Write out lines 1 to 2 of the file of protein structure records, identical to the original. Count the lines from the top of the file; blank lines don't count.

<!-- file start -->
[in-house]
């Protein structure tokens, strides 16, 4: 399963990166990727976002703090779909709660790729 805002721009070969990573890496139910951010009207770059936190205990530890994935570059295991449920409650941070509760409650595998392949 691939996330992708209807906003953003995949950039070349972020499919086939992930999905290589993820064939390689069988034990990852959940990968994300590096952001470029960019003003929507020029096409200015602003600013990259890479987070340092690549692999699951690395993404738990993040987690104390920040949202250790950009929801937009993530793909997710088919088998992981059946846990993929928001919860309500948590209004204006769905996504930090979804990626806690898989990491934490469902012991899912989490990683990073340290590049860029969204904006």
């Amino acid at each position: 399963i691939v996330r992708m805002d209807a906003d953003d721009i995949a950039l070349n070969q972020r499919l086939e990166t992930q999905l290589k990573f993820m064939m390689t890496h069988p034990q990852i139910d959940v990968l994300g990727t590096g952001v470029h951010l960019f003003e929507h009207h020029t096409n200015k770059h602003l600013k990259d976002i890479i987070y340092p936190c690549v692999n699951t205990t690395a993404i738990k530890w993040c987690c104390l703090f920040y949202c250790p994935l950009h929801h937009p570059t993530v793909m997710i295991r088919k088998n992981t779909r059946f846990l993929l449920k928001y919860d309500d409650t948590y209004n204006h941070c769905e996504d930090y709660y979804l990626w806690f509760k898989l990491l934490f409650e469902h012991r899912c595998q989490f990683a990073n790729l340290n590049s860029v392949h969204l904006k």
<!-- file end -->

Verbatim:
[in-house]
């Protein structure tokens, strides 16, 4: 399963990166990727976002703090779909709660790729 805002721009070969990573890496139910951010009207770059936190205990530890994935570059295991449920409650941070509760409650595998392949 691939996330992708209807906003953003995949950039070349972020499919086939992930999905290589993820064939390689069988034990990852959940990968994300590096952001470029960019003003929507020029096409200015602003600013990259890479987070340092690549692999699951690395993404738990993040987690104390920040949202250790950009929801937009993530793909997710088919088998992981059946846990993929928001919860309500948590209004204006769905996504930090979804990626806690898989990491934490469902012991899912989490990683990073340290590049860029969204904006």